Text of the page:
Rivalry: Bitter Not Better / by Tynesia Boyea-Robinson

Go to hell Carolina, go to hell (clap, clap)!   GO TO HELL CAROLINA, GO TO HELL (clap, clap)!  I bleed Duke Blue.  When I see Carolina blue, my skin crawls.  I yell at cars that have UNC bumper stickers.  I have kicked a friend out of my house party who wore a Carolina shirt and made him go home and change.  When Duke loses to Carolina, I have been known to be angry for the week.  I curse, I cry, I act like the world is ending.  My feelings are deep, intense, real, and utterly illogical.  ESPN has an entire week dedicated to folks like me, and they fan the flames magically.  They relive all the victories and defeats as they build a story line about who is going to win, Who Is Going To Win, WHO IS GOING TO WIN?  And I'm petrified that it won't be us this time, and it just HAS to be!  The alternative is unthinkable, depressing and frightening. Before you start laughing at me for being completely ridiculous, just remember that our entire presidential season has felt just like this.  We're all so exhausted because this level of emotion is completely untenable and unreasonable.  No matter how many times I read Nate Silver's data-driven blog , I couldn't help but get sucked into the intense emotional reactions associated with the uncertainty of it all.  But unlike a basketball game, it's not about WHO wins, but what the winner will DO with that victory.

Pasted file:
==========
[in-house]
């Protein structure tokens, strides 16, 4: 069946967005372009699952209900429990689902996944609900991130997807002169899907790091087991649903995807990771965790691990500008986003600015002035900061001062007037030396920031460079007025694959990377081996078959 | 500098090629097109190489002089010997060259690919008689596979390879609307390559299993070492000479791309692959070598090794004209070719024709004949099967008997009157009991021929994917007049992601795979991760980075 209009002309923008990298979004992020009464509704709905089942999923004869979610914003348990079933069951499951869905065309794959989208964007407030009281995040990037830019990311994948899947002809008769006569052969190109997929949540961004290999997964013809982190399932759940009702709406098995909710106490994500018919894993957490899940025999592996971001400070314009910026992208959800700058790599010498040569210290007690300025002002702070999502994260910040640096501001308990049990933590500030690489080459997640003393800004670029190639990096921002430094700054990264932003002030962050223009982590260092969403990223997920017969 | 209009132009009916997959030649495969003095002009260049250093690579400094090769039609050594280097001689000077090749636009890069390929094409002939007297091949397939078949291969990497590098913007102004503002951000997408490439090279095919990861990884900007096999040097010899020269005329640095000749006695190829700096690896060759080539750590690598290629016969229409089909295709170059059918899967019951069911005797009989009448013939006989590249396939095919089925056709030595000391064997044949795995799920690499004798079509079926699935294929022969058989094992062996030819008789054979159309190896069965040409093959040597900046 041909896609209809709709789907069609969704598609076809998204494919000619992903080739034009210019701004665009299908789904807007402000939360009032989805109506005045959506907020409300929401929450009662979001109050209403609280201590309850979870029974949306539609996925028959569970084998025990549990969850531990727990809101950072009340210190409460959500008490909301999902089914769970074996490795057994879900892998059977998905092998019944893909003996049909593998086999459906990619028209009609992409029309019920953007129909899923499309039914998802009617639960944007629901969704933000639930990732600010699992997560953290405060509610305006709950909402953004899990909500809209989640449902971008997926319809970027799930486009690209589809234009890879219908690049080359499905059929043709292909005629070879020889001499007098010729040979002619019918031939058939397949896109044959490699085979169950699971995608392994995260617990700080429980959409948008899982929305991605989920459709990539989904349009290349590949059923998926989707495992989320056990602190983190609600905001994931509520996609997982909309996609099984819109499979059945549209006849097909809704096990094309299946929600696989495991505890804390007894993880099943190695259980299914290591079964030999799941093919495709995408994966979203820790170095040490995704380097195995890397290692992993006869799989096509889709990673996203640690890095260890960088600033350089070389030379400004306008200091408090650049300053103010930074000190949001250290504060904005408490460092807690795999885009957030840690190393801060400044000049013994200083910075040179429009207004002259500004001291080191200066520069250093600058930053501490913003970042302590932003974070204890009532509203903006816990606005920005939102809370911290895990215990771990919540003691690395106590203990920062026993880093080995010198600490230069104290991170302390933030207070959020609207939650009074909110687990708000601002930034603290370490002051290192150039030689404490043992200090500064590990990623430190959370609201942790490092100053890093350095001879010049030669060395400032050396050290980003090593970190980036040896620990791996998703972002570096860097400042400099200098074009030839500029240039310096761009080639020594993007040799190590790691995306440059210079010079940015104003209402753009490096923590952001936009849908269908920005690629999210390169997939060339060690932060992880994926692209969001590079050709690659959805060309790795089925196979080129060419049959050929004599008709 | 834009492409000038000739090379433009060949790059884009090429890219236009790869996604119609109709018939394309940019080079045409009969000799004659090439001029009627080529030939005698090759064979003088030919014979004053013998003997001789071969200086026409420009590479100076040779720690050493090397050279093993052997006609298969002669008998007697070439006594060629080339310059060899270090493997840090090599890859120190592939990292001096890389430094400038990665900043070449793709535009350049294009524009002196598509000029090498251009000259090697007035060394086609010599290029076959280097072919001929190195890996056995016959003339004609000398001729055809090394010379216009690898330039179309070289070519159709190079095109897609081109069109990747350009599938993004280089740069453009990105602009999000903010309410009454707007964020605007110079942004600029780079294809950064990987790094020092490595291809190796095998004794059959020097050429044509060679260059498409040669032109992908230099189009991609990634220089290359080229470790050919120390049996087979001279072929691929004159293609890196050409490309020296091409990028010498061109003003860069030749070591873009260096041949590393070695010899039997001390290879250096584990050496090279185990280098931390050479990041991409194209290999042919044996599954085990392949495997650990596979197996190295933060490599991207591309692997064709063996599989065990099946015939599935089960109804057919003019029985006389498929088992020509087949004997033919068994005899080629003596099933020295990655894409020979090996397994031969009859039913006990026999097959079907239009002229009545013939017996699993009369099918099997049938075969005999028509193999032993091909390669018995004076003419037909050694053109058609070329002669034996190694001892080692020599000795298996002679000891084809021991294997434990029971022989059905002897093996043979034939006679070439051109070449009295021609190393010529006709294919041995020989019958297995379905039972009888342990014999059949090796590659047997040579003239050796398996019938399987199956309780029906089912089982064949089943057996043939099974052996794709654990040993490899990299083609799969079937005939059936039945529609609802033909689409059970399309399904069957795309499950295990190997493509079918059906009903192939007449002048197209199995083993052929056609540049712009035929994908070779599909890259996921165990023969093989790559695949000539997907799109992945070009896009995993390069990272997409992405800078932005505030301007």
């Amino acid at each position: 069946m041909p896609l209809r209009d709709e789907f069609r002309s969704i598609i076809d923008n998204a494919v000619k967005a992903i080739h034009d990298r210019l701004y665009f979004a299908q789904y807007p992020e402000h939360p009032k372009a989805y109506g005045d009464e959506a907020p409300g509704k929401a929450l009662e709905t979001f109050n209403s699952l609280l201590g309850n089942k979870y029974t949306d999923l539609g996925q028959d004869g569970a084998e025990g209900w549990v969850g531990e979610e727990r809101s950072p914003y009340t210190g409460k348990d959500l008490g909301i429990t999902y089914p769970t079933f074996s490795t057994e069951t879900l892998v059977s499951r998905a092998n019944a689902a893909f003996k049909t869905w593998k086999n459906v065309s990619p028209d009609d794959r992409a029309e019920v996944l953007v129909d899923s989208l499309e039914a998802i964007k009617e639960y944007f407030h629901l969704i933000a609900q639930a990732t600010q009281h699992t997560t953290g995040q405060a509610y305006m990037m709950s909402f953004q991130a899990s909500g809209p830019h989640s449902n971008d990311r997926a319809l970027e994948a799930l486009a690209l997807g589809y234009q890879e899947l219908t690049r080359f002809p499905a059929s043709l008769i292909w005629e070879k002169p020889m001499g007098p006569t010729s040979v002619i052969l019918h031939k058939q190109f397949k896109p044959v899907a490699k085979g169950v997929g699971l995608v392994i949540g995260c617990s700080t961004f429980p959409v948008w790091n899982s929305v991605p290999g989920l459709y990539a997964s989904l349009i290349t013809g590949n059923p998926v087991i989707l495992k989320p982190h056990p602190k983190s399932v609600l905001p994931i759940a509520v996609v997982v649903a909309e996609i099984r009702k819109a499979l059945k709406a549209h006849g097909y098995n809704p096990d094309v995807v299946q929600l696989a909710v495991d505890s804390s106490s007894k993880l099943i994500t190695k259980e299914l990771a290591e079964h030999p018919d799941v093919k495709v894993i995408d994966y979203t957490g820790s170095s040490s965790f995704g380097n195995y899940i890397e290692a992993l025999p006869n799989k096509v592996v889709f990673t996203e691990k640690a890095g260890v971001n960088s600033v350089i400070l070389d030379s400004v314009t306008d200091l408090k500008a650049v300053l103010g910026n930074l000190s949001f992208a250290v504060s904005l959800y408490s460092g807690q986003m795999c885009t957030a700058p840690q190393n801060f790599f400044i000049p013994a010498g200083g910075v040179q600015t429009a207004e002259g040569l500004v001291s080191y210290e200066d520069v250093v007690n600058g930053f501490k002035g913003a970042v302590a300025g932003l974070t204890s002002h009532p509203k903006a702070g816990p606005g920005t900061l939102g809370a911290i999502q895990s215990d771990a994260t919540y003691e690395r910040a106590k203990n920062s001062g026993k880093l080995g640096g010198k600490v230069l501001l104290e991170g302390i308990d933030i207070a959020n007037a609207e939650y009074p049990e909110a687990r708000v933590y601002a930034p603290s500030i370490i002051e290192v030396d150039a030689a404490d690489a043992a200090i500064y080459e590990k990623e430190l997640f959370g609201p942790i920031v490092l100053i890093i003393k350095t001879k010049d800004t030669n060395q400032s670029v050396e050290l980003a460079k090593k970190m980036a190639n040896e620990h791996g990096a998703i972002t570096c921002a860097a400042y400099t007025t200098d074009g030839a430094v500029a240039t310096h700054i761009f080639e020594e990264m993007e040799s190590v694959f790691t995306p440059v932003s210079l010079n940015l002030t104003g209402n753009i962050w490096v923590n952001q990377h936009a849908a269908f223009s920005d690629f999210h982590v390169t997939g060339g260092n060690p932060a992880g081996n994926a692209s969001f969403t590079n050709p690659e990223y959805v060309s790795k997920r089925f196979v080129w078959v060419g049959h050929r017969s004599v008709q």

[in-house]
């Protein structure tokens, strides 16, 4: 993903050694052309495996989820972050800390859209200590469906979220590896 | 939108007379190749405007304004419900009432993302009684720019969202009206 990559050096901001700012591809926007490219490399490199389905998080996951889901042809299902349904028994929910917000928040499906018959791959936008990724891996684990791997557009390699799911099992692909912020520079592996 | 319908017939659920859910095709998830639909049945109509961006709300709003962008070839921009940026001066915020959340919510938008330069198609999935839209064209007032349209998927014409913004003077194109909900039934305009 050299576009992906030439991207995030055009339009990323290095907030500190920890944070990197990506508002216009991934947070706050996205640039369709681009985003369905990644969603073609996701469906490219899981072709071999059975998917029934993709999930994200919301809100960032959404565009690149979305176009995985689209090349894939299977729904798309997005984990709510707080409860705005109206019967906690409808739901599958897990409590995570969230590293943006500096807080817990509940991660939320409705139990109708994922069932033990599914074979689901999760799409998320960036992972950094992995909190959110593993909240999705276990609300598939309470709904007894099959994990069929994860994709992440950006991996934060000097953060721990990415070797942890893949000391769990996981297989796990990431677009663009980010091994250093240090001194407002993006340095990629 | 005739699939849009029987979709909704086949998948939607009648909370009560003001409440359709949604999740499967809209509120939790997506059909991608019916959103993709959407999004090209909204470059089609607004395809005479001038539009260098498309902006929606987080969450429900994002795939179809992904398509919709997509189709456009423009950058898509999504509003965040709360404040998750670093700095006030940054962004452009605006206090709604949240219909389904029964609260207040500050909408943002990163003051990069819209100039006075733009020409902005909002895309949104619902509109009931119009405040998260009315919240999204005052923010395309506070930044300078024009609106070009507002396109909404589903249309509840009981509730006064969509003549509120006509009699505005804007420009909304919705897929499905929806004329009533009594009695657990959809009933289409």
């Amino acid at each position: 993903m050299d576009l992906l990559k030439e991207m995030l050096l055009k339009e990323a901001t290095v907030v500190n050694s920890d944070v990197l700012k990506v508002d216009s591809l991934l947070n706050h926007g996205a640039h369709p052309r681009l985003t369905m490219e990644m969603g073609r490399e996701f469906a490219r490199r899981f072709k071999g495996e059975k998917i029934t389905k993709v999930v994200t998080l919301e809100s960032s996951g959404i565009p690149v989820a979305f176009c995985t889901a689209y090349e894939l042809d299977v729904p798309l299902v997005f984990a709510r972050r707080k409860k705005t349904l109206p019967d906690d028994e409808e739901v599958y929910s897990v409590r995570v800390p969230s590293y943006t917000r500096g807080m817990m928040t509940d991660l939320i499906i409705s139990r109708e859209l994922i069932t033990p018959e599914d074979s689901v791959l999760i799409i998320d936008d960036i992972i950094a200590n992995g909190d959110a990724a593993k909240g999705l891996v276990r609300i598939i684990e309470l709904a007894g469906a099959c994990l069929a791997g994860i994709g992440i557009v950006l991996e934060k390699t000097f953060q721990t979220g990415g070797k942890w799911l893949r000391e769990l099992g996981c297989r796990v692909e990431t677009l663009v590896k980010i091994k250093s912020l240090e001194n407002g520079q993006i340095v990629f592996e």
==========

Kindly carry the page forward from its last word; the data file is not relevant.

I'm one of those annoying independents who won't claim either party specifically because this is not college basketball or any other sporting rivalry.  I don't want my blanket solution to equal blind loyalty to one party and venomous vitriol towards another.  When it comes to governing our great country, I want a tennis match.  I crave volleys of information and ideas,  responses that align with where we are on the court, boundaries that are bright and clear, and applause for a great shot, no matter who served.  Because in the end, the win is no where near as important as the service.